At least Chan’s backwards momentum had been reversed though, the eagle triggering a run of four successive birdies from the 13th. There was shot after impressive shot down the cliched stretch, the most impressive of them a laser beam to five-feet on the nerve-jangling 14th where water overpowers grass on the island green par-3, at least to the naked eye from an elevated tee pushed back to an extra intimidating 197 yards on Sunday.

Sadom Kaewkanjana.

Chan had a decent look for a fifth straight birdie on 17 as Sihwan Kim’s challenge ended with a bogey and Kaewkanjana, who contributed so much so quickly to the final threesome, hung tough with a gritty par save. It sent the final round drama to the 72nd hole where a pulled drive and resulting tree trouble saw Kaewkanjana send his approach long and left of the green. Chan, meanwhile, also tugged his tee shot left to avoid the water right, and was only able to advance his second shot to just shy of the green from a gnarly, ball-swallowing lie. From there (after Kim missed a decent birdie attempt that might have forced a playoff had Chan and Kim both bogeyed) Kaewkanjana slightly undercooked another knee-knocking par save following a delicate chip across and down the final green. The stage was set for Chan who had pitched to three feet and he didn’t disappoint, calmly nailing the putt to avoid any chance of overtime. The lottery of extra holes is not something you spend five years grinding for. The door was opened and Chan quickly slammed it shut, leaving all challengers behind him.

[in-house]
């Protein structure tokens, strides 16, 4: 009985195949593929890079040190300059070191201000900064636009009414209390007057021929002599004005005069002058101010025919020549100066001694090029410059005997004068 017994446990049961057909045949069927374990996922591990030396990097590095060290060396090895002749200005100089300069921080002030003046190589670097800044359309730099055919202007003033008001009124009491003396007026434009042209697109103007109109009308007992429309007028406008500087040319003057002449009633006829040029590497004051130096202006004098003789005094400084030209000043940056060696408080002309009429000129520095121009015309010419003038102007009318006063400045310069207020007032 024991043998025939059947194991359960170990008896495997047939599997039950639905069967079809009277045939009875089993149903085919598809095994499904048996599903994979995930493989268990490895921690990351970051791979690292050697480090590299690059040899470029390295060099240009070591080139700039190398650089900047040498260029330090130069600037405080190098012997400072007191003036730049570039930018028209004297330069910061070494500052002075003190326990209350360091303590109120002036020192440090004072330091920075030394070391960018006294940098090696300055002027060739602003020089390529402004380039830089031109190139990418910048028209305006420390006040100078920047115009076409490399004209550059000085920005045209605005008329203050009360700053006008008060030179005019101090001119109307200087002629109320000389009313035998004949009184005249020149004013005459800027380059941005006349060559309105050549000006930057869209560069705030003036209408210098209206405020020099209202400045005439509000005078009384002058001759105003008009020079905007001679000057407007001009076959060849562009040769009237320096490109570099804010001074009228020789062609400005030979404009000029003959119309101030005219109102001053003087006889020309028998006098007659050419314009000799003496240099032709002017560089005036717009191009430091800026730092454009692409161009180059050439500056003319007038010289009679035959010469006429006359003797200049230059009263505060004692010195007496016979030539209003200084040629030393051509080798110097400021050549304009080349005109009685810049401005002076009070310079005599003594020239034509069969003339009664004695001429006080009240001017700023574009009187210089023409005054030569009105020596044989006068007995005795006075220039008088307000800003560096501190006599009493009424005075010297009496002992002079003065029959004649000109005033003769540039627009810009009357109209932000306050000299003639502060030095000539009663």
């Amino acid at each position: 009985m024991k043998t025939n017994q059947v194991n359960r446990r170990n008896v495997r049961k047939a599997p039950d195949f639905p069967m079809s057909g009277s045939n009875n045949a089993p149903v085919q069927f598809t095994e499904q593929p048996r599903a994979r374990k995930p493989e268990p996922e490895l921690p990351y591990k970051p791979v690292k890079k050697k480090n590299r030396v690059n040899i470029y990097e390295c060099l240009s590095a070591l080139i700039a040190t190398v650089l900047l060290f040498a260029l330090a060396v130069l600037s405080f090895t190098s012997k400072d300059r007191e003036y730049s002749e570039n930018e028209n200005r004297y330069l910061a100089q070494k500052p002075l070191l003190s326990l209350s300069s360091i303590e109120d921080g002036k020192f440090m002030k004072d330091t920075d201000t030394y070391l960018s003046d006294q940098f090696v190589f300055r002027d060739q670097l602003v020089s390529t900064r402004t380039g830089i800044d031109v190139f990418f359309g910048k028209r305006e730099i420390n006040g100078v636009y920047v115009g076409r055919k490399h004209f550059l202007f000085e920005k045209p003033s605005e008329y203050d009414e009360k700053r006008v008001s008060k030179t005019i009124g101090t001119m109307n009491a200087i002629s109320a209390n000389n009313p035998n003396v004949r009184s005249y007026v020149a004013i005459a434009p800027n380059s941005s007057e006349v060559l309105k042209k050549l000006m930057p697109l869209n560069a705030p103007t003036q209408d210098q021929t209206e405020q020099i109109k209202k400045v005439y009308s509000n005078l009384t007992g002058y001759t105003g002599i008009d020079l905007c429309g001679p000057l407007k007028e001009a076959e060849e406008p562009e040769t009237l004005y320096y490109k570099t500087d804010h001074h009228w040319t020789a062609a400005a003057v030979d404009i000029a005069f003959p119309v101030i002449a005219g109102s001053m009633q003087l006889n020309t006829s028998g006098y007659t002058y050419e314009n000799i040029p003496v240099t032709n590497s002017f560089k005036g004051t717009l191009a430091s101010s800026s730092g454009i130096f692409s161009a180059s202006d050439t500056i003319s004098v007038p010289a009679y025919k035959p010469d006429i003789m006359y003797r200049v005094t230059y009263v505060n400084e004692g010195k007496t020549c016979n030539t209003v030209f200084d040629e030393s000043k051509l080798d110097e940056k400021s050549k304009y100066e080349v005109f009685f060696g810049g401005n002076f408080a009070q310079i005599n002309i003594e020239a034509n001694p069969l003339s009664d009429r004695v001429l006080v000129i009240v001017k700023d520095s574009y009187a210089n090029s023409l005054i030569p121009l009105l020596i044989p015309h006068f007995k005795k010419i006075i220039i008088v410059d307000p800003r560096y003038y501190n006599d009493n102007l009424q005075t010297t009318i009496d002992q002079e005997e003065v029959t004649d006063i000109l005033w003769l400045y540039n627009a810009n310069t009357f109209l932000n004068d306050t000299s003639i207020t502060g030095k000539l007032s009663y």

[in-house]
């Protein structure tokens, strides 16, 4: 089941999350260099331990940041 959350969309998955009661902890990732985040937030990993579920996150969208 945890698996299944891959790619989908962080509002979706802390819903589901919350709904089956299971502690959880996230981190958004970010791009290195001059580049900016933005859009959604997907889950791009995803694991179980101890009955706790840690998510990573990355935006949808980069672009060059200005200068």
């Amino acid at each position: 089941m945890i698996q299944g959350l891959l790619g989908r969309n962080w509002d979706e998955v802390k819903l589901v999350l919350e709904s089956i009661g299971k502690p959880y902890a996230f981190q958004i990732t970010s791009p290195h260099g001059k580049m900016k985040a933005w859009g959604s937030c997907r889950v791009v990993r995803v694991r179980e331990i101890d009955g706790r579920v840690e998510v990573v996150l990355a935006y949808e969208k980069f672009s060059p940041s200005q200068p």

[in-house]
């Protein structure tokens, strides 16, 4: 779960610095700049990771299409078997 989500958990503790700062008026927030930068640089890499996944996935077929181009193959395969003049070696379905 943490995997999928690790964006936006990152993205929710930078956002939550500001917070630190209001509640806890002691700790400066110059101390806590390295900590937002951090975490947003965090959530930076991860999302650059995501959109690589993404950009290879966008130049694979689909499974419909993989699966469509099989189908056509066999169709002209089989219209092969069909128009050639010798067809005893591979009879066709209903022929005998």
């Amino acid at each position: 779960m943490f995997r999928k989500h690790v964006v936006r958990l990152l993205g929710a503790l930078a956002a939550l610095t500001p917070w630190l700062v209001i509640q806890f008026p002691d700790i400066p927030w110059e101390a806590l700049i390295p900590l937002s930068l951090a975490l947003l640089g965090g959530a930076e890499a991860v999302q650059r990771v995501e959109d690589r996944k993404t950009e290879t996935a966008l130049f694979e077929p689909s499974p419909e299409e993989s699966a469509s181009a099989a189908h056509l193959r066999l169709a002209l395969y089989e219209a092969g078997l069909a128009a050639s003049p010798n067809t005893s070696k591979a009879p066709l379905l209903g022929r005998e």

“I always enjoy coming to Thailand. I feel very relaxed playing here. Actually, I feel less pressure playing here than playing back home,” said Chan who warmed up for the season resumption by finishing second at the Yeangder TPC on home soil last week, an event normally part of the Asian Tour schedule but this year scuppered by COVID-19 restrictions.

“It’s my second win since my baby boy arrived eight months ago. I guess its baby luck!”

Fatherhood has indeed been kind to Chan who has risen from 1366th to 428th in the latest world rankings and has taken his season earnings to $211, 775. That’s just a whisker more than $25,000 behind Ormsby (T-23 at Blue Canyon) as the field contemplate the 19km journey sou-west to this week’s $1 million Laguna Phuket Championship. It’s the second of four events the Asian Tour has been able to tack onto its 2020-21 schedule to deliver a meaningful season that, ironically, won’t climax until early January 2022 after the just confirmed $1 million Singapore International (Jan. 14-17 at Tanah Merah Country Club) and the $1.25 million SMBC Singapore Open (Jan. 20-23, Sentosa Golf Club).

The great news for Chan? A top-30 finish in the OOM is now guaranteed, meaning a start in February’s Saudi International, the Asian Tour’s new $5 million “flagship” and 2022 season opener, is assured. The world, though vastly different from five years ago, is at Chan’s feet once more.

 

Kent Gray

Editor of Golf Digest Middle East. Has written about golf since 1989 and owned a suspect short game even longer.